Peer Review reports

Introduction

According to GLOBOCAN newly released data, there were 1,089,103 new patients with gastric cancer and 768,793 deaths in 2020 [1]. In China, there are 403,000 new cases of gastric cancer annually. Gastric cancer is the second most common cancer and the third most common cause of cancer-related death [2]. Peritoneal metastasis from gastric cancer is considered incurable and has a poor prognosis. Although data in Asian populations are lacking, according to the results of studies worldwide, the incidence of peritoneal metastasis in patients with gastric cancer is 15–43% [3]. This indicated that there are at least 60,000 patients with gastric cancer with peritoneal metastasis in China.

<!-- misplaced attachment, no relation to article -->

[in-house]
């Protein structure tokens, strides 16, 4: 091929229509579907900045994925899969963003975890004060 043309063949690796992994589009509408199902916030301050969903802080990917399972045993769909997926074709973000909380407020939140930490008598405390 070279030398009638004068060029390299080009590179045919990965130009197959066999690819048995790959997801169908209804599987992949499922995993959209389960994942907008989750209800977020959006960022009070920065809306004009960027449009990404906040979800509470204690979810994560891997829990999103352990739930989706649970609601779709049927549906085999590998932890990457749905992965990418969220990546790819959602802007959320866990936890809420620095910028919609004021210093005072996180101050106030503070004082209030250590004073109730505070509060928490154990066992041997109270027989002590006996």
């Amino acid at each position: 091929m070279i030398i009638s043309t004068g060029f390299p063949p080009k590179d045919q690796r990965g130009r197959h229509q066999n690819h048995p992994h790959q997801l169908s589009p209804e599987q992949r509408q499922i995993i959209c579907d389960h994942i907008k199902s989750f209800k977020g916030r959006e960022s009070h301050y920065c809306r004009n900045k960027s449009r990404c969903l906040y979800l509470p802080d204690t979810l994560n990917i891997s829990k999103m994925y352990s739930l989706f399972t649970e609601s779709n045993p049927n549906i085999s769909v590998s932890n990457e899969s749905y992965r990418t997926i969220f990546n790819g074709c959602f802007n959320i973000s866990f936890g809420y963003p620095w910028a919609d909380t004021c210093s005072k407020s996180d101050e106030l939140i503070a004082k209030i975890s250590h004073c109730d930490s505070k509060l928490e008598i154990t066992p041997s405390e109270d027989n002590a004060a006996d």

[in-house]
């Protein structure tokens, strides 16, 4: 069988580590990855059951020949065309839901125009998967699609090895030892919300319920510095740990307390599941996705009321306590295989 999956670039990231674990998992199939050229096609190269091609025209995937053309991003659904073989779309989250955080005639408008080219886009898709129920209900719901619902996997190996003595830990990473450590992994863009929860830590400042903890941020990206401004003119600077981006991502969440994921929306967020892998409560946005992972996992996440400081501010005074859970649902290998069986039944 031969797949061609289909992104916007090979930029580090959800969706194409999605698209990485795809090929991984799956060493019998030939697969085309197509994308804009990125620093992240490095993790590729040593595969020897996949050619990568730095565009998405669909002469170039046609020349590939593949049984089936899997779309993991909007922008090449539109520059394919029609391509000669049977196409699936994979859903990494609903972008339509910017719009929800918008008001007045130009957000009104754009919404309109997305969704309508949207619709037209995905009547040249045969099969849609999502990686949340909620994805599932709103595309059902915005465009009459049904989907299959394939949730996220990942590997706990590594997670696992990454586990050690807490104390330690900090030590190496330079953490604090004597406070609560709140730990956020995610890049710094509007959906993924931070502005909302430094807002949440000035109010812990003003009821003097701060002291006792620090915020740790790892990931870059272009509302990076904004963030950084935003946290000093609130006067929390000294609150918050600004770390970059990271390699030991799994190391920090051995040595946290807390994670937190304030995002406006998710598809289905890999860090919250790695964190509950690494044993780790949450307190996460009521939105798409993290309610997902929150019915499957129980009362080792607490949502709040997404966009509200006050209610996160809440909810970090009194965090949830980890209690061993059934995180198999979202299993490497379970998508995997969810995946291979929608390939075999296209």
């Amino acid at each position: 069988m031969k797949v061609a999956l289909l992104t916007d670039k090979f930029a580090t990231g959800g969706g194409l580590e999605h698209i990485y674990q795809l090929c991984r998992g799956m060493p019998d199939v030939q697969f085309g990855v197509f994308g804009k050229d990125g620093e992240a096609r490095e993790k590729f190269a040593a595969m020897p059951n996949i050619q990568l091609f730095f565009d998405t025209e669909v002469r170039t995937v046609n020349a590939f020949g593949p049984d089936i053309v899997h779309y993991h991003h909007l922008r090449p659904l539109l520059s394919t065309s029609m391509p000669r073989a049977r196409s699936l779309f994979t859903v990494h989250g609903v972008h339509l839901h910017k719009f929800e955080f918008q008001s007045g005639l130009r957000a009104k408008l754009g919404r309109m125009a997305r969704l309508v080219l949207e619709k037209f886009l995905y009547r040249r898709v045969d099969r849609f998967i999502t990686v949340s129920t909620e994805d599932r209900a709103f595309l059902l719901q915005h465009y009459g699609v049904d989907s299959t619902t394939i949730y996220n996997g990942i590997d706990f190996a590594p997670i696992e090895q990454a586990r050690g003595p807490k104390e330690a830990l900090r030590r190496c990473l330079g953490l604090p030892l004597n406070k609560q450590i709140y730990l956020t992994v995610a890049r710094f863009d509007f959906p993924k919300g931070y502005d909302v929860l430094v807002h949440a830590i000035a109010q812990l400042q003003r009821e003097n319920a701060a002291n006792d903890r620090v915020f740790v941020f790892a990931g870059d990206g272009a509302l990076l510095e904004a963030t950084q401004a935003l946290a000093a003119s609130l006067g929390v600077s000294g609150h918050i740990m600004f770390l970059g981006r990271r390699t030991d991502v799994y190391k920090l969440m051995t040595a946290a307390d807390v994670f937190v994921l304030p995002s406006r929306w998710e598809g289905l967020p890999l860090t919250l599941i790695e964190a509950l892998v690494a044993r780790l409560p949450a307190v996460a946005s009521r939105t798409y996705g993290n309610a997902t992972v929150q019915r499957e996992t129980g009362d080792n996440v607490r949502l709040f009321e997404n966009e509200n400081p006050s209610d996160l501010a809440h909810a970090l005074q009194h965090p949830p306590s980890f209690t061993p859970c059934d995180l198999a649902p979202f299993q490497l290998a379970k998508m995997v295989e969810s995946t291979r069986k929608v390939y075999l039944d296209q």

Hyperthermic intraperitoneal chemotherapy (HIPEC) is a therapeutic technique that aims to prevent and treat peritoneal cancer (PC) and malignant ascites by heating the perfusate containing chemotherapeutic drugs to the therapeutic temperature and instilling it into the abdominal cavity of patients with tumor for a certain period. Although HIPEC is frequently used in the treatment of peritoneal metastases from abdominal malignancies, such as gastric cancer [4], HIPEC has an irreplaceable role in patients with malignant ascites. A study in China showed that HIPEC significantly improved the overall survival (OS) and treatment of malignant ascites in patients with gastric cancer with initially high peritoneal carcinoma index (PCI) scores and positive peritoneal lavage fluid with peritoneal metastasis (P < 0.001) [5]. This result was confirmed by multicenter studies in Spain [6, 7].